God's Other People, the Jinn

God's Other People, the Jinn

by Jimmy Dunn

Notation: Please excuse the graphics for this article. Jinn, being an Islamic tradition, were probably almost never if ever portrayed in paintings or other artwork, and though it is possible that some modern works exist, we might just as well provide a picture of a cat, dog or any monster being. ______________ Remember the popular television show, "I Dream of Jeannie"? Of course, that series was based, at least to some degree, on the classic book, "Aladdin and the Magic Lamp", about a genie who would spring from a magic lantern and grant wishes to whomever was lucky enough to posses the lamp. The Genie that most westerners associate with magic lantern is actually derived from the jinn, or ginn, which are known throughout the Arabic, as well as the Muslim world. In Egypt, as well as elsewhere, the modern concept of jinn have their basis in the Islamic faith. According to the Quran, Allah created man from clay, angles from light, and jinn from fire. However, there is little doubt that the belief in jinn, who themselves are believed to predate Adam, also predates the Quran. In the pre-Islamic era, they constituted the nymphs and satyrs of the desert, and during the era that the Quran was written, they were revered as a form of gods. Yet that was probably not much the case in Egypt. Dynastic Egypt had very established creation myths, and after the dynastic period, Egypt seems to have converted directly from their original pagan religion (modified for the Greeks and Romans) into Christianity. This is not to say that a few people who immigrated into Egypt might not have bought jinn folklore with them, but there is no real record of this believe in Egypt prior to the Arab invasion. However, once Egyptians did embrace the belief in jinn, they held it firmly. Some traditions surrounding the jinn refer back to a pre-Adamite period when it was believed to have been inhabited by a race of beings that were much more powerful then ourselves. Differing accounts refer to forty, or seventy-two pre-Adamite kings, each of whom bore the name of Sulyman (Solomon), who successively governed these people The last of these Sulymans was named Jann Ibn-Jann (Gann Ibn-Gann). Some think that the jinn derived there name from him, and indeed many believe that the jann, a word sometimes used interchangeably with jinn, were actually an evolutionary forerunner of the jinn. During this period of time, the jinn built great cities and their kind covered the earth. They were in God's favor but thy transgressed and offended Him, and made wickedness abound on earth, whereupon God sent an army of angels against them and they were forced to flee the regions they once inhabited. Other stories maintain that the jinn refused to bow down to Adam, and this is the rebellion which took place. However, tradition also holds that they will remain on earth after the demise of mankind. Various classes of jinn are said to exist, though finding some conformity on this matter is difficult. For example, Efreets (ifrit, fem. Ifritah) are almost always listed as a separate class, but then we have the si'la (treacherous spirits of invariable form), Ghul (Ghoul), Sheitans (Sheytans), who are evil jinn, Jann, who are a weaker, more primeval race of jinn, and the most malevolent of the jinn called the Marid. In any particular reference, all of these class are likely not to be mentioned.

Archaic Jinn Traditions of Egypt

Cairo is as modern as one wishes it to be, and just as sophisticated. But one is still able to take a step back in time, within this great city, or in Egypt's countryside, and find people of a bygone age, where ancient beliefs persist. In this context, the jinn who's singular form of jinni, or Ginni (fem. Jinniyah) still persist with considerable color beyond the scope they are given in the Quran. In fact, it would be impossible to single out all of the jinn-lore available in Egypt.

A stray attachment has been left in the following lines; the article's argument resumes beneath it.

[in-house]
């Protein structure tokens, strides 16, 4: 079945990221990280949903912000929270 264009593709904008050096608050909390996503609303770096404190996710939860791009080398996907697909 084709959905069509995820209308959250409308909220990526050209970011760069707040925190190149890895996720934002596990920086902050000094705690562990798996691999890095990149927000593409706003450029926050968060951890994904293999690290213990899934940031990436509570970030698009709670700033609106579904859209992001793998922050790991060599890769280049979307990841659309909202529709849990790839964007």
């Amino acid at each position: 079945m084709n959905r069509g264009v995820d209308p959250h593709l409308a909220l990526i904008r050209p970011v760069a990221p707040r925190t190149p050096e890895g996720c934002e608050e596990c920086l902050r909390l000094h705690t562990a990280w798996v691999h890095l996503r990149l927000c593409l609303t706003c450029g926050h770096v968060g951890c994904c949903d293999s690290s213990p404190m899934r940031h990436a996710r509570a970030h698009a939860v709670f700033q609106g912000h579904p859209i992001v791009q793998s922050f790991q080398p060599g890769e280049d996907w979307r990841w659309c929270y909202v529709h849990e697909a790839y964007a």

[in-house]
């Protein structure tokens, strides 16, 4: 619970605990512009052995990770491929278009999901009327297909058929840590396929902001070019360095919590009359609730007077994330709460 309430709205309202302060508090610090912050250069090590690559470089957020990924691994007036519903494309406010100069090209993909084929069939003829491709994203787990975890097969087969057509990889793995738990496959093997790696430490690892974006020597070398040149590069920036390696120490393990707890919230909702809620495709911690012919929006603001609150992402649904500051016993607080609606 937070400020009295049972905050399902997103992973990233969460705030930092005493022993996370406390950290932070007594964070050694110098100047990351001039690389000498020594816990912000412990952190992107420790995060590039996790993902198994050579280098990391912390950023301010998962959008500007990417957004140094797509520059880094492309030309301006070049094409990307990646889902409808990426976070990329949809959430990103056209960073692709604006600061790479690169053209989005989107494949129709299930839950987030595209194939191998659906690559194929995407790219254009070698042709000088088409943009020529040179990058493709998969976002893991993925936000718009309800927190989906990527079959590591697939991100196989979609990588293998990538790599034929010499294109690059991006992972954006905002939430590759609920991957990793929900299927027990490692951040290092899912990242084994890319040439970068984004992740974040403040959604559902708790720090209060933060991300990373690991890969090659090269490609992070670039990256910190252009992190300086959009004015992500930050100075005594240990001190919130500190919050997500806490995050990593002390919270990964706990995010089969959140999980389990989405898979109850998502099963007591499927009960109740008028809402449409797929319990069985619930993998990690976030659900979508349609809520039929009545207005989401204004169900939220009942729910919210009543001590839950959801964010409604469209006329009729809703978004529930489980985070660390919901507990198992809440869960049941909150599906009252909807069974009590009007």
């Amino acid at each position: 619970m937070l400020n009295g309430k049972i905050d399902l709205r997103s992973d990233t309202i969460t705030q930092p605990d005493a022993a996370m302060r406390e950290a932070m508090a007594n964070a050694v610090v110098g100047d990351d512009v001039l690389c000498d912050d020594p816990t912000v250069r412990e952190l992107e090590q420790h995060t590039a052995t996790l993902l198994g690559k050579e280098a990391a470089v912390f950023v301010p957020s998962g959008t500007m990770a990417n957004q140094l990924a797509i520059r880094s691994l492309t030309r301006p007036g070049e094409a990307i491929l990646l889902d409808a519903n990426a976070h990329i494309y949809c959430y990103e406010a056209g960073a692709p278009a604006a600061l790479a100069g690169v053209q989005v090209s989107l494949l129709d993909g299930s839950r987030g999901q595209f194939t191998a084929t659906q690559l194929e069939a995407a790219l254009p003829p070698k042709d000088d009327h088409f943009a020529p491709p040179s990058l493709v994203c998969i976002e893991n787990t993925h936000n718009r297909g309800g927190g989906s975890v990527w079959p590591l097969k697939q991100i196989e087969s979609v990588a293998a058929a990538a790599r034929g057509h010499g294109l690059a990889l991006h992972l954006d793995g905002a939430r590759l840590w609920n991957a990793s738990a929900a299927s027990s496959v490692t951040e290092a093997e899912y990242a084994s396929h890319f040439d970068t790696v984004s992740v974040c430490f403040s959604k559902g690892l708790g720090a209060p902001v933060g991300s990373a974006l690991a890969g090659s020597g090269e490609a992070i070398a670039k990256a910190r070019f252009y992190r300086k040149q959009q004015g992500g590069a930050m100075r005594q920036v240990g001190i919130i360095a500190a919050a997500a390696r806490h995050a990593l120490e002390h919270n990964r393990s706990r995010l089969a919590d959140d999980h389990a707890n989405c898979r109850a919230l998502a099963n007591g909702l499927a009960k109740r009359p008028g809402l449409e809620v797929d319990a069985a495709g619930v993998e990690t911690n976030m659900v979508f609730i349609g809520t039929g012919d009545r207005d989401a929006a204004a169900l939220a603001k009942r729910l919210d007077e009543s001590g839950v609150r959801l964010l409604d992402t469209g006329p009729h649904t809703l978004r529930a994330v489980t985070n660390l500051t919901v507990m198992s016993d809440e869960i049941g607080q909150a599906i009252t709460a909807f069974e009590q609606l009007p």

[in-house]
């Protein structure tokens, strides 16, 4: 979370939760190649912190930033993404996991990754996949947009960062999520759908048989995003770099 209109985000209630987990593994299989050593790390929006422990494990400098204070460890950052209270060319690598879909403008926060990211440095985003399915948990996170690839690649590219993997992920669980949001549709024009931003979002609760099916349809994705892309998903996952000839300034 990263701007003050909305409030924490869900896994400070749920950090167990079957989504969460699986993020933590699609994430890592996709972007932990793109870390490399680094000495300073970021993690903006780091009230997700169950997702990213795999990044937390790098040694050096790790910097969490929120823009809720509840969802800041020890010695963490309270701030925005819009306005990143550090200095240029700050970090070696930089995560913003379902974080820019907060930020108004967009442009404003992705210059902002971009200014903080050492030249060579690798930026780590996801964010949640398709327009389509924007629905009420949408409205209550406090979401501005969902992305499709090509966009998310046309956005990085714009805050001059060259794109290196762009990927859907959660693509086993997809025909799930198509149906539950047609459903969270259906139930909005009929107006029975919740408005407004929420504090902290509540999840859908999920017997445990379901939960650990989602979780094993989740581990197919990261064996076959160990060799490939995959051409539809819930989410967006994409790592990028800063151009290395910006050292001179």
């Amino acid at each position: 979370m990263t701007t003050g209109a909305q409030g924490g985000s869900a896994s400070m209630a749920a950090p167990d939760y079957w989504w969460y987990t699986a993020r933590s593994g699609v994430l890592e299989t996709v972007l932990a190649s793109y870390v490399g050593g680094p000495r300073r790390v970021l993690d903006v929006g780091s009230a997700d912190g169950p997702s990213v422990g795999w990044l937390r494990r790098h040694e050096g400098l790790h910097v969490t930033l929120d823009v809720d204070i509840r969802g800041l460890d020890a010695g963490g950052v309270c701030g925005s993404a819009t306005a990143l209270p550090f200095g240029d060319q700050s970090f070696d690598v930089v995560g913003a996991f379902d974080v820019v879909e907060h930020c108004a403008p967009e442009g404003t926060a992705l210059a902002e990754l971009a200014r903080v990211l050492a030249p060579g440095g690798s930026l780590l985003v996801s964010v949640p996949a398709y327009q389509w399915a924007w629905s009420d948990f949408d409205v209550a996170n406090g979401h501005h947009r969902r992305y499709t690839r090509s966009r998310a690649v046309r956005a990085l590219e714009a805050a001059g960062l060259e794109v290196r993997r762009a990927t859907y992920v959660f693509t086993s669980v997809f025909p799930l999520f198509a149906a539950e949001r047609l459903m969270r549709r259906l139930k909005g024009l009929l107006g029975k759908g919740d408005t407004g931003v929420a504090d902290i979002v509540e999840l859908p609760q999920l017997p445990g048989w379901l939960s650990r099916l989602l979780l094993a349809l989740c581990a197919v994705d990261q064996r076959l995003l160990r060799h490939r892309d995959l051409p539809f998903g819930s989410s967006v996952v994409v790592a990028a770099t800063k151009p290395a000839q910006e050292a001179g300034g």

Though his actions may be in question, perhaps the genie from Aladdin was not so distant from our imagination of a jinn

During the period after the Arab invasion of Egypt and the enlightenment of modern Egyptology, many Egyptians actually attributed the building of their own pyramids and ancient temples to pre-Adamite race of jinn. Where nineteenth century concepts of the jinn continue to exist, they are seen as an intermediate class of beings between angles and men, but inferior in dignity to both. Though created by fire and usually invisible to humans (the archaic word probably means covered, or hidden), they are capable of assuming any number of forms such as monsters, brutes (dogs, cats, etc), or men. They eat, drink and propagate their species (like, or in conjunction with human beings). They are subject to death, though they generally live for many centuries. They mainly live in the chain of mystical mountains called Kaf (Qaf), which are supposed to encompass the whole of our planet, but archaic Egyptians also believe that they may reside in many other places, such as rivers, ruined houses, wells, baths, ovens and even latrines. For example, a form of the jinn were thought to protect the tombs of the dead. There may be good jinn, who believe in Islam, but the majority are nonbelievers. The latter are called Sheitans (Sheytans), of whom Iblis (Satan) is the chief, since it is believed that he was a jinni created of fire. Though perhaps relegated now to uneducated, backwater Egyptians, there was once a considerable body of customs surrounding the jinn. For example, it was common, having spilt some water on the ground, pre-twentieth century Egyptians to mutter, "Destoor", begging the pardon of any jinni that may have inhabited that piece of earth. These customs are suggestive of "The Thousand and One Nights", in which a merchant is described as having killed a jinni by throwing aside the stone of a date. In the same story, and in others of the same collection, a jinni is represented as approaching in a whirlwind of sand or dust, and it was in fact a general belief that the large whirlwinds that swept across the fields and desert of Egypt were caused by the flight of one of these beings. Some Egyptians, on seeing an approaching whirlwind, would shout, "Iron, thou unlucky", as jinn are supposed to have a great dread of this metal. And why not a jinn, this beast of a guy?Shooting stars (meteorites) also have connotations related to the jinn. They were believed to be a dart thrown by the angles at an evil jinn, and when the archaic Egyptians saw a shooting star, they might exclaim, "May Allah transfix the enemy of the faith!". These evil jinn are often termed Efreets, and were thought to be more powerful then other jinn, as well as always malicious. An evil jinni of he most powerful class was called a Marid (fem. Maridah). These malevolent jinn could be guilty of anything from tossing bricks off buildings, causing death or illness, or worst of all, leading people away from their Muslim faith. Efreets (ifrit, fem. Ifritah) were especially thought to inhabit the ancient tombs and the dark recesses of Egypt's temples. This term was also applied to other beings, such as the ghosts of dead people. As such efreets were the haunters of houses as well. Another type of evil jinn was the "Ghoul" (Ghul, or Gul, male Qutrub). They were believed to have taken the form of various animals and in many monstrous shapes, to haunt burial grounds and other sequestered spots, to feed upon dead bodies and kill and devour every human creature who had the misfortune to fall in their path. It was believed that during the holy month of Ramadan, the jinn were confined in prison, and hence, on the eve of the festival that followed that month, some of the women of Egypt, with the view of preventing these objects of dread from entering their houses sprinkle salt upon the floors while saying, "In the name of Allah, the Compassionate, the Merciful. Cairo is grown up now, but in this archaic period, and perhaps still in some poor sections of the city, it was also believed that each quarter had its own peculiar guardian jinni, or Agathodaemon, which has the form of a serpent.